The next morning we went out for breakfast at the cafe Santa Sofia, where I had some more delicious hot chocolate with a croissant. The we headed along the long and winding rout to Campo di San Marco, in search of jewelry and venetian masks. We eventually found our way to two of the mask shops that I had heard were mong the best, Ca del Sol Maschere and Atelier Magera. I looked through several masks before finding one that was pretty enough to display, comfortable enough to wear, and not so elaborate that I would worry about it getting damaged.
On the way back towards San Marco we walked past another one the churches on my list, among many others that we saw on our walks through the city, the Chiesa di San Zaccaria (dedicated to the father of St. John the Baptist).
By that point it was time for lunch, so we decided to head back o Margaret Duchamp. We walked along the Grand Canal for a bit, taking pictures in front of the canal and in front of the Bridge of Sighs. Luckily this time we managed to find Campo di Santa Margherita without getting lost. Along with lunch we decided to try a cocktail that had been invented in Venice, the Spritz. Unfortunately it was far too bitter for my tastes, although the olive and the slice of orange in the drink were both delicious. Then we required coffee in order to continue to function, so I ordered another Latte Macchiato and sat and talked in the shade for a bit longer.
We walked through San Marcos on the way back to the hostel, once again forgetting the way we had come and taking yet another new route (it's a miracle we ever found anything we were looking for). The walk back was also lovely, and we looked in a few more shops on the way, but we didn't end up getting anything.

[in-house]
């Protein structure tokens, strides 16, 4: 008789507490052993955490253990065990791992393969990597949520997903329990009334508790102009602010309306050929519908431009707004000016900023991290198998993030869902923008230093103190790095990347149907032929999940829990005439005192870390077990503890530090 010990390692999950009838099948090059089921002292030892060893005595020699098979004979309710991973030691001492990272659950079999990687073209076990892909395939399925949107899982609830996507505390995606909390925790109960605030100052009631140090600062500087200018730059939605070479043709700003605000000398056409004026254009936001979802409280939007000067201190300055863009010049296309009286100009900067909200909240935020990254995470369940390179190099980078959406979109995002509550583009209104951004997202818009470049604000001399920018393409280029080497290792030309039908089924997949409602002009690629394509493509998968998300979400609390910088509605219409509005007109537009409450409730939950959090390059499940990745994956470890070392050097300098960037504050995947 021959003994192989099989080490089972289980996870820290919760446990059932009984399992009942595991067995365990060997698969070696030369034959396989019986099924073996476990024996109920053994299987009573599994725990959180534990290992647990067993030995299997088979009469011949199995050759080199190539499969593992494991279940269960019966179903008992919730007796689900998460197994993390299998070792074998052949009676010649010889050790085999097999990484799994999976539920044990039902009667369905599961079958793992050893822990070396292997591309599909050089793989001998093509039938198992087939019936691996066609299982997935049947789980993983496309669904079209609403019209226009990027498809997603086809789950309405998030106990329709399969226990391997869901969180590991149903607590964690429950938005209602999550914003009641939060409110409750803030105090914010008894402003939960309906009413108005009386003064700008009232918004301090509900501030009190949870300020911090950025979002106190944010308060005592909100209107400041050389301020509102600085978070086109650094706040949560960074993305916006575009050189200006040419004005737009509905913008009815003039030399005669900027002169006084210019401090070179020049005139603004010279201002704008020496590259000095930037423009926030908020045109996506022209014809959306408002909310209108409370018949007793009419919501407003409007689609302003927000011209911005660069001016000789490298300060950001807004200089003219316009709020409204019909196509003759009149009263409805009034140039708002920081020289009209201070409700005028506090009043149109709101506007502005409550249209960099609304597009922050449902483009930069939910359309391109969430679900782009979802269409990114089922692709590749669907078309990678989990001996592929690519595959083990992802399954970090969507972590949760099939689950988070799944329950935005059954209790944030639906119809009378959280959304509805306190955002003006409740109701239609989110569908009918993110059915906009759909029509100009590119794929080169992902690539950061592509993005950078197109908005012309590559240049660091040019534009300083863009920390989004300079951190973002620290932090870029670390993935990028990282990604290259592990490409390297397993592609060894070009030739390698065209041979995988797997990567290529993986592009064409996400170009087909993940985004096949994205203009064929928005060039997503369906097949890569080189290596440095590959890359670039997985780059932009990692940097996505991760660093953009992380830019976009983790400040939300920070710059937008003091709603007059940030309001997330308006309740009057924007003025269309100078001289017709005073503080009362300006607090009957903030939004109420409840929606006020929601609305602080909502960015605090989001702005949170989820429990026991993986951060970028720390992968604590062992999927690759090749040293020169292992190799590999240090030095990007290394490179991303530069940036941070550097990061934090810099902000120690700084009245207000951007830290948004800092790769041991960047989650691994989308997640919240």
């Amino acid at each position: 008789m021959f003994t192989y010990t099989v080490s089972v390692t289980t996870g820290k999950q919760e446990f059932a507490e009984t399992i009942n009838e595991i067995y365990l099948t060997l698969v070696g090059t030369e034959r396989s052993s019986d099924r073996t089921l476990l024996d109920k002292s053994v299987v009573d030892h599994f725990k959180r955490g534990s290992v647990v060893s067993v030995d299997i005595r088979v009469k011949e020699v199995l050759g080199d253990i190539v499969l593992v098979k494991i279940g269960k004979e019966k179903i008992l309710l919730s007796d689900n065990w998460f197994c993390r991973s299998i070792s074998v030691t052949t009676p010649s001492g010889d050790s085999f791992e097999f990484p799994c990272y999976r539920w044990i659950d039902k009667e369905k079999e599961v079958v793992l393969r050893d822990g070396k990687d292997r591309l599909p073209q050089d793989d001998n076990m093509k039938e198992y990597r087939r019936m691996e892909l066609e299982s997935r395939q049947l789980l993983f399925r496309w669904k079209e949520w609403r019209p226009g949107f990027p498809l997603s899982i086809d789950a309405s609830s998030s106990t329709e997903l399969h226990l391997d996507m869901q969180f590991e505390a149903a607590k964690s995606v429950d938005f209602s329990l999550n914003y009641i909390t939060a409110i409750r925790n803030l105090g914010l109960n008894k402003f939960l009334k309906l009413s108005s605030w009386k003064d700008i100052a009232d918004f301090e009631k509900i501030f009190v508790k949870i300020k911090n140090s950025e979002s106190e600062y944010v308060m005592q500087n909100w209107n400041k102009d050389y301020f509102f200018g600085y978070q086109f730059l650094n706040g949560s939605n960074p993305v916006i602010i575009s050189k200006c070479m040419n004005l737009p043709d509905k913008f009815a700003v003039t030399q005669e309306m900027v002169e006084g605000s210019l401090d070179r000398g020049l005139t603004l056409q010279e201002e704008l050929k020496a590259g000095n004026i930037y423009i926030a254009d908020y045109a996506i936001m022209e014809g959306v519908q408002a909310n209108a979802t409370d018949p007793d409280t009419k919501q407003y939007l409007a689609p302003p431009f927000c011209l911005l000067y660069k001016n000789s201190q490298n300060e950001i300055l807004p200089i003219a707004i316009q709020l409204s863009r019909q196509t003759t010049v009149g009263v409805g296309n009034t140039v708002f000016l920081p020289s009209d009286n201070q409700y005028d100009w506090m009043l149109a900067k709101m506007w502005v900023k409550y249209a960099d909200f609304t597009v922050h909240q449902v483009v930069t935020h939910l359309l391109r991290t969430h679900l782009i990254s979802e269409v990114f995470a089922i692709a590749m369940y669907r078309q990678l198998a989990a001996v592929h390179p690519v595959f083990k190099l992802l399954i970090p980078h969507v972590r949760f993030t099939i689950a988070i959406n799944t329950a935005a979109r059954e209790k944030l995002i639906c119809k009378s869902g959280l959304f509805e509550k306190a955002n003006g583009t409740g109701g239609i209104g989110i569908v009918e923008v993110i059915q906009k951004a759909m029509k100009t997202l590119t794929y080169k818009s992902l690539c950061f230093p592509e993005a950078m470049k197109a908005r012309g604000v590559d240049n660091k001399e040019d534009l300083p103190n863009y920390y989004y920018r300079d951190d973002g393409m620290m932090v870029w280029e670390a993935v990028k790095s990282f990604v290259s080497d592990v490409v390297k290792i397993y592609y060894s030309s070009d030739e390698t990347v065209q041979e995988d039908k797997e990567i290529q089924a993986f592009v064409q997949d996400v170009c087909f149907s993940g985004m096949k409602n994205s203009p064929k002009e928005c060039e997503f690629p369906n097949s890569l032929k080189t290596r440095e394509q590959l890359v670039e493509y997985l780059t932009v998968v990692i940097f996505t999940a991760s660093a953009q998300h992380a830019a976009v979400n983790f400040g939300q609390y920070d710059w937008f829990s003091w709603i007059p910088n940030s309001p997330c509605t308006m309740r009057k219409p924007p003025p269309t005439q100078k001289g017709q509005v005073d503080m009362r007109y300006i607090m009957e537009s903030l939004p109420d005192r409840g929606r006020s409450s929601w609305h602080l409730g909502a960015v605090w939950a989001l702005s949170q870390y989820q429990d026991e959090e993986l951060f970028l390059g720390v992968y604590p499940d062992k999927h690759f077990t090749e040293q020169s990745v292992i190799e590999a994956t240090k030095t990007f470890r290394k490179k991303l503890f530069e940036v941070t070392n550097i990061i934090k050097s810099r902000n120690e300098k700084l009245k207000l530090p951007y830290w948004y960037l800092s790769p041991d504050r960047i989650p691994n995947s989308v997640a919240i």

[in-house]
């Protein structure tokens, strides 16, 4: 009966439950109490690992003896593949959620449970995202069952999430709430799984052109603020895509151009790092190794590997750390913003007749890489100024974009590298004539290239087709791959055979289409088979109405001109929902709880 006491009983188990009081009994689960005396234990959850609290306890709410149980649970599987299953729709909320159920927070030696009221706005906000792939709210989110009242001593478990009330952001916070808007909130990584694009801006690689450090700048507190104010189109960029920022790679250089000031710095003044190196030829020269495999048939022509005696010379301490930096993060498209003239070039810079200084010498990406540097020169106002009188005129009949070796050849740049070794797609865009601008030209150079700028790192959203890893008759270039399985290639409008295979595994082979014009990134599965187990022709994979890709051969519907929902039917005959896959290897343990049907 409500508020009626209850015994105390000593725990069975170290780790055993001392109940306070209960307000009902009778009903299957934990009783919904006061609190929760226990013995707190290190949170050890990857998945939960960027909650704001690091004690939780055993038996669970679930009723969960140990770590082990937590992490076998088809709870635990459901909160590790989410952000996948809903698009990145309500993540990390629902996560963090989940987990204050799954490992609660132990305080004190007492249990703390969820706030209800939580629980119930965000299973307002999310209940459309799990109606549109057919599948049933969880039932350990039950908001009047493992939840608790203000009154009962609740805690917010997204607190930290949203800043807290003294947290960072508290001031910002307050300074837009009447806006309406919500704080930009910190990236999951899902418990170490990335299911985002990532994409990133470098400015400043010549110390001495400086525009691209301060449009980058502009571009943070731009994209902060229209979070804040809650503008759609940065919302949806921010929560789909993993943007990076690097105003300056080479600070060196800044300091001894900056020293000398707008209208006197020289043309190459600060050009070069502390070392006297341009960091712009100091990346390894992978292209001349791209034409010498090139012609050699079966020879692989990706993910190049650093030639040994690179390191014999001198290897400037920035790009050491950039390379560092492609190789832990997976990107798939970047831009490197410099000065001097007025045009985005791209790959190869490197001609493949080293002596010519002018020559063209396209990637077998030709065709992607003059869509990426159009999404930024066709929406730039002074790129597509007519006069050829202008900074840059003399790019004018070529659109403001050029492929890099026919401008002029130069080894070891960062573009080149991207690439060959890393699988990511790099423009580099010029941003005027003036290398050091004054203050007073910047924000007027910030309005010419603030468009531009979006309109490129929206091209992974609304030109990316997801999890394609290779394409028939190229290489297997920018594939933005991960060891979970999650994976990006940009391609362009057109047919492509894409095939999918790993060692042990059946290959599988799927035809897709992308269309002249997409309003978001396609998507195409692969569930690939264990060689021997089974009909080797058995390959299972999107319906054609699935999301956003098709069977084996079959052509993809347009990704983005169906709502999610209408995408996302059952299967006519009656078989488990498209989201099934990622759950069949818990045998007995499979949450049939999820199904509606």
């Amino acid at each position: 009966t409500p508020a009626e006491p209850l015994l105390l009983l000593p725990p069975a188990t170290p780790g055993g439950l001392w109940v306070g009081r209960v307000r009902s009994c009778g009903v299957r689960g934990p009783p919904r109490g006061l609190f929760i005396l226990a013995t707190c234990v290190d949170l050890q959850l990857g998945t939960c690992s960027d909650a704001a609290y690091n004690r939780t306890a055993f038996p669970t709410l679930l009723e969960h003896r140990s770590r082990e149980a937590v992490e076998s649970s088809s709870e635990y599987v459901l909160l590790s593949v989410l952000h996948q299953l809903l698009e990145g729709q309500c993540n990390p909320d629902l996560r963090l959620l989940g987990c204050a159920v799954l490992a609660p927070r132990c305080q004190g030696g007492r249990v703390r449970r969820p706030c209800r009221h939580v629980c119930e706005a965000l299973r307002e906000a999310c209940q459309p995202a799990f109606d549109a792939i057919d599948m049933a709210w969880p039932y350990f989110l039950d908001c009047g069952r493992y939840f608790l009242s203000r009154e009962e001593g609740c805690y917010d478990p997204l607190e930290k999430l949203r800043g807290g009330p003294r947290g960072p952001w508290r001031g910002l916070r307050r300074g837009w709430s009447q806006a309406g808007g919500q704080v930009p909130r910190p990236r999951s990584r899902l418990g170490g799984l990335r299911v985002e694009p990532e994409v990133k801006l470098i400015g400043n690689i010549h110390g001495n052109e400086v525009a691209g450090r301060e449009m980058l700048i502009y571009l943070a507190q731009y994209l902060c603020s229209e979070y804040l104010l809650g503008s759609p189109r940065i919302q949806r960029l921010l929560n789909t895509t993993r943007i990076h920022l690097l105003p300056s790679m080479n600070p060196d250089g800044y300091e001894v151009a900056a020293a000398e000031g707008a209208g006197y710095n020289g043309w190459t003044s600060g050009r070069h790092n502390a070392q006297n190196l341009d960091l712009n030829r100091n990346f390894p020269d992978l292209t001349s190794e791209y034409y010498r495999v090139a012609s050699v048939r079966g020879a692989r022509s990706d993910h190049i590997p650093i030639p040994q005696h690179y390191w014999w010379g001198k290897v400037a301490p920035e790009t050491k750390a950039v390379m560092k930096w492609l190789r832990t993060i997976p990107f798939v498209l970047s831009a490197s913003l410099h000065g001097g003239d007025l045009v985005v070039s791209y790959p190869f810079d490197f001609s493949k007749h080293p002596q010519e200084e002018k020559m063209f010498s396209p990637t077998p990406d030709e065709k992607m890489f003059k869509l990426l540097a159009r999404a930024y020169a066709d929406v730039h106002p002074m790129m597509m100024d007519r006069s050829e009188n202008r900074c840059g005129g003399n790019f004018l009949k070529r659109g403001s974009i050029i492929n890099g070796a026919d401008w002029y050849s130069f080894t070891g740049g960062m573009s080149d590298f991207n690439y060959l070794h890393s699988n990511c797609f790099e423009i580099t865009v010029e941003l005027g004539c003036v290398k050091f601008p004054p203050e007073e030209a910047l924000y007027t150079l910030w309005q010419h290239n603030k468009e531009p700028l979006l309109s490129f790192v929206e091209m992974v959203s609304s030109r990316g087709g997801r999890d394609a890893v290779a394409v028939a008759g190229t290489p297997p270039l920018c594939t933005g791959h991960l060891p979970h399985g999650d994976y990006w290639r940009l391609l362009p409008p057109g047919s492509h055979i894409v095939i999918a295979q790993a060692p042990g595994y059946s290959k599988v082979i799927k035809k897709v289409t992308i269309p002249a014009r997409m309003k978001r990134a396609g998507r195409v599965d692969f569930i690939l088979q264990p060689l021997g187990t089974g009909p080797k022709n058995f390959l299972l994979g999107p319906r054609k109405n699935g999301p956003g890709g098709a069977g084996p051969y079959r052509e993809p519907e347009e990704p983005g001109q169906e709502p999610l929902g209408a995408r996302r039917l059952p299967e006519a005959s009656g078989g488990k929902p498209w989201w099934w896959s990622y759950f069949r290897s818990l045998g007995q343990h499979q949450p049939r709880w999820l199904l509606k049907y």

Later we headed out to dinner at the Ristorante da Rafaelle, which had a gorgeous view of the canals and from which were could watch the gondolas. We shared a Caprese appetizer, Risotto with asparagus and shrimp, and a bottle of Fruilano wine. It was a wonderful last dinner in Italy, with good food and good wine.
It was definitely an interesting last day, and actually fairly relaxing. I think that, as much as I enjoy traveling, I could not have traveled for longer. By that point I was a bit exhausted and ready for a break.
The streets were practically empty on our last morning in Venice, understandable as it was still before even 6:30 as we walked towards the train station, and very few shops were open. Venice looked a bit strange and unnerving with all of the crowds absent from its streets.
We were at the airport and through security by eight, and our flight didn't depart until 9:50, so suffice to say we were there in plenty of time. The Treviso Sant'Angelo airport was tiny, only 10 gates and a couple of small stores. We browsed the few shops that were there while we waited, and I debated the merits of bringing home a bottle of Bellini (although I ultimately decided against it).
The view from our plane as we were coming into London was beautiful, so I once again took some pictures from the window. I have to admit that coming back to Exeter felt like coming home, it's hard to believe that it was a completely new place only about three months ago.